Speed Secrets: Why Not Going Slow Is More Important Than Going Fast

By Ross Bentley

July 30, 2015

If you had to guess, how many compromises do you make in just one lap? You know, trading off speed in one part of the track to gain in another? Or compromising braking for cornering, and cornering for acceleration? Or? I don't know, either, but reading Randy Beikmann's (author of Physics for Gearheads) article this week got me thinking about this, and I bet you will, too, when you read this week's feature. And Randy's main message is one that you need to take to heart, and use (it has to do with not going slow). -Ross
This is my first serious season of HPDE’s, after having just a rain-free morning in my one event last year. I started this year at Putnam Park, a great learning course that gives you a little time to think between most curves, and a large beautiful lawn around most of the track in case you run off. People also suggested Grattan as a learning course, so my son Aric and I signed up for a two-day-er this June with the Rally Sport Region of the PCA, I with my ’07 Cayman S, and he with his ’09 Solstice Coupe.
For those unfamiliar, Grattan is one of the most challenging road courses in the US, with between nine and twelve turns (depending on whose track map you believe) packed into an official 2.0 miles. There are few “normal” curves on the track. I’d call Turns 2, 3, 8, 9, 10, 11 and 12 blind, and apexes for the rest are obscured. A few drop away sharply. There’s a hump before Turn 5 that will completely unload your tires, but then highly load them right before the turn. Turns 5-8 come at you pretty fast, so there are a lot of compromises, and little opportunity to recover from mistakes. So you do learn a lot really fast, out of necessity. This was Aric’s first HPDE, so I hoped he’d do OK with all the complexity.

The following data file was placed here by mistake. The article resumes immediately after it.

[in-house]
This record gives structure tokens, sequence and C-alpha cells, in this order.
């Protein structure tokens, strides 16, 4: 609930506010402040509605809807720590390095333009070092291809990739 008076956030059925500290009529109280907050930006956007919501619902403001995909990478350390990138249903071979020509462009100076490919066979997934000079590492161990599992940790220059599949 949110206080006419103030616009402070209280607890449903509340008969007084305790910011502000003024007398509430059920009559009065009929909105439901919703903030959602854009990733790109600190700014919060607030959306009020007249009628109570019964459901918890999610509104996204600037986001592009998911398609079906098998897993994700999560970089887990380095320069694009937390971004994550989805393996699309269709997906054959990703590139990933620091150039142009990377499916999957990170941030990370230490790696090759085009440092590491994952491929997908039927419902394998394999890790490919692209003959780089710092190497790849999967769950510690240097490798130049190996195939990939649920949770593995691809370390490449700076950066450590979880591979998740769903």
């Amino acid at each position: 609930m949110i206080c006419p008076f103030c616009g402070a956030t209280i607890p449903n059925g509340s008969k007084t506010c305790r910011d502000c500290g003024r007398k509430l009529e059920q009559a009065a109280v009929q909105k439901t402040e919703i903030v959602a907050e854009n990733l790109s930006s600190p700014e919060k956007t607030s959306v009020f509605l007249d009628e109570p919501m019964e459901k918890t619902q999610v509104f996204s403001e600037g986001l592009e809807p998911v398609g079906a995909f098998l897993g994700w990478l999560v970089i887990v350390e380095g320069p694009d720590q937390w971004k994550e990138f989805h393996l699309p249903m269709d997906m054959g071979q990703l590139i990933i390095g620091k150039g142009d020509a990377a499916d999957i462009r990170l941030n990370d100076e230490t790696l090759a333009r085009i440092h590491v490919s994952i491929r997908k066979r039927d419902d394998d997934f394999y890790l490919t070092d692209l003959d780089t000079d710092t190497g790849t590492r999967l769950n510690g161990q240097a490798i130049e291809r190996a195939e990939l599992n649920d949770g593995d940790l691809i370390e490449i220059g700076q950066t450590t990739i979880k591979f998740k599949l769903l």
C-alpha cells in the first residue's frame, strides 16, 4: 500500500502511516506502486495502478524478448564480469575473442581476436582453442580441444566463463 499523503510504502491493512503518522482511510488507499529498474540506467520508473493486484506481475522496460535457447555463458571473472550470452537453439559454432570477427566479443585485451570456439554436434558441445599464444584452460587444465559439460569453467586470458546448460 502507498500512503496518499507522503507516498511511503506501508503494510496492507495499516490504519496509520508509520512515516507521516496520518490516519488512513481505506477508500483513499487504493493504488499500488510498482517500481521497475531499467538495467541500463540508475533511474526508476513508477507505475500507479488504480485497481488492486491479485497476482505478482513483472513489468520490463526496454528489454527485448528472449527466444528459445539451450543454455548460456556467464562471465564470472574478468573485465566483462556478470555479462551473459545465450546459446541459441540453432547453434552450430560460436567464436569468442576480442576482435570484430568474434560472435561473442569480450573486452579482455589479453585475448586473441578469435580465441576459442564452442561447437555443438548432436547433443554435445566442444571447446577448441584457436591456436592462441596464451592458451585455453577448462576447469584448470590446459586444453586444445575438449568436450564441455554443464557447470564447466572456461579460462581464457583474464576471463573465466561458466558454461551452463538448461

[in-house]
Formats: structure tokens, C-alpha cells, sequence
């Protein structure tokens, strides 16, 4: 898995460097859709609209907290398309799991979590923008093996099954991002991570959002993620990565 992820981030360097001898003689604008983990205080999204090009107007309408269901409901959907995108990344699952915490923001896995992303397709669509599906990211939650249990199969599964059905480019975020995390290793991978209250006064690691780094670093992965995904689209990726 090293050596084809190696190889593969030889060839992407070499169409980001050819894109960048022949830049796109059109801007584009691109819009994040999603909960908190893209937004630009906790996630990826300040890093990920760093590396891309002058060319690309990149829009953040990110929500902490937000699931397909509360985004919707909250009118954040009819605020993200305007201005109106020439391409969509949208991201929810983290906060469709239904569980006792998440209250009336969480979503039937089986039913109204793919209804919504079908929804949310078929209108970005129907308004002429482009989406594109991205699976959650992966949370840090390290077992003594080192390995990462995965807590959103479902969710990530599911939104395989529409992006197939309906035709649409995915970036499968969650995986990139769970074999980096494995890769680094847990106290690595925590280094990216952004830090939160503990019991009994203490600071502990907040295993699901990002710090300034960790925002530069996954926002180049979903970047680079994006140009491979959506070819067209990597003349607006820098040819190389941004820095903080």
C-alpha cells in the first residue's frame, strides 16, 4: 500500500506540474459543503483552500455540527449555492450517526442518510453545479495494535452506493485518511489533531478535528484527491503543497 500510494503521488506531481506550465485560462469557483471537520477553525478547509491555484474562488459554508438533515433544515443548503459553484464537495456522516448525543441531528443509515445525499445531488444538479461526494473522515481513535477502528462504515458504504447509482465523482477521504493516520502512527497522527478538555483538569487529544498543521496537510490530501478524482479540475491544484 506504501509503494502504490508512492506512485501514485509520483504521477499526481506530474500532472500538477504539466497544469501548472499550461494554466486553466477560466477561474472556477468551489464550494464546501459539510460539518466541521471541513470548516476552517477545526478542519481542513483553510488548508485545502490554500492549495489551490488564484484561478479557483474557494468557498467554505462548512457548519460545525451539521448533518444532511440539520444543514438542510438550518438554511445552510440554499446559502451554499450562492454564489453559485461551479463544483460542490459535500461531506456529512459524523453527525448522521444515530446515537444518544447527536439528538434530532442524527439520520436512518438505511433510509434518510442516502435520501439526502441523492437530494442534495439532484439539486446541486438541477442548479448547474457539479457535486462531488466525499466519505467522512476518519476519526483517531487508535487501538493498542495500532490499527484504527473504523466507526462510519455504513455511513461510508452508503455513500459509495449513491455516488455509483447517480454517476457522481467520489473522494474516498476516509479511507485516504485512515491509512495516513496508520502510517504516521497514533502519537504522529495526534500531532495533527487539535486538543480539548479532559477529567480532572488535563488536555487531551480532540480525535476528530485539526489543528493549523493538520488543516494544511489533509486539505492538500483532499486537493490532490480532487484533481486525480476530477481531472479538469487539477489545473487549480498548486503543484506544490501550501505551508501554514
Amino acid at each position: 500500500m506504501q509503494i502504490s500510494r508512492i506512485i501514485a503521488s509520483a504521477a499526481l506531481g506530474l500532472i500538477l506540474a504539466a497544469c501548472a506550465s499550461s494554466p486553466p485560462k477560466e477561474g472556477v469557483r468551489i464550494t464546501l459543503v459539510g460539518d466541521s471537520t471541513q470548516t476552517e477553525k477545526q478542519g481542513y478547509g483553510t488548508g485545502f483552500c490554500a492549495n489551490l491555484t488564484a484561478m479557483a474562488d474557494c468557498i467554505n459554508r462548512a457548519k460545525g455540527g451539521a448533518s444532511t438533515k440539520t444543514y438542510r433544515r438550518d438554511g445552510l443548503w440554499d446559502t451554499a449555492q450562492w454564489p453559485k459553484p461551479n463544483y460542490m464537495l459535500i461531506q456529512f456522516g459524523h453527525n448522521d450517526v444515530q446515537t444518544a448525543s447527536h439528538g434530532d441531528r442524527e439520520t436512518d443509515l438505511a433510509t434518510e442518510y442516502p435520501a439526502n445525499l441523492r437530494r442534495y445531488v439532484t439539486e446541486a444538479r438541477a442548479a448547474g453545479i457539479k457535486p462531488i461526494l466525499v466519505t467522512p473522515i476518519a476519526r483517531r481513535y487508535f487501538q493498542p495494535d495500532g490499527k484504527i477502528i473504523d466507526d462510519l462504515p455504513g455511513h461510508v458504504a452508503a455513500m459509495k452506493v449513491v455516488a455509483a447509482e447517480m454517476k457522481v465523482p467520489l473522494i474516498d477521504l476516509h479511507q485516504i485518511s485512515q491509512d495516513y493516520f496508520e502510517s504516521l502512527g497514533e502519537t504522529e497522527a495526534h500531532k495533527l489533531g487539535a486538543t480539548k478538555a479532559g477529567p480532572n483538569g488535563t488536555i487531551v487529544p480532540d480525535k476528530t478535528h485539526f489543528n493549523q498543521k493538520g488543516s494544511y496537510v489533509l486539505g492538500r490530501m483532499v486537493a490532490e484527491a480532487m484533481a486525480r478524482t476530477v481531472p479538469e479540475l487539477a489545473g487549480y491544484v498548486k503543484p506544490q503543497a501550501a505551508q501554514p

We had set his car up well for handling, with GM’s stiff Z0K club sport springs, anti-roll bars and shocks, a good amount of camber, and got some moderately aggressive tires for it. He also had a limited slip diff. I had every other advantage, though - 120 more HP, stickier tires (0.98 vs. 0.93 g’s, per tirerack.com), and much bigger brakes. His brake rotors left a lot of open space inside those 18-inch wheels. I didn’t want to show him up too bad. It was Father’s Day, after all.
In my book, Physics for Gearheads, I write that “not going slow is more important than going fast.” What I mean is that the slow parts of the track take a much longer time to cover, so small increases in speed there cut more time, per foot, than big increases in the fast parts. I used lap time simulations to show it in the book, but I didn’t have real data to support my point. I was able to prove myself right at Grattan, at a cost to my pride.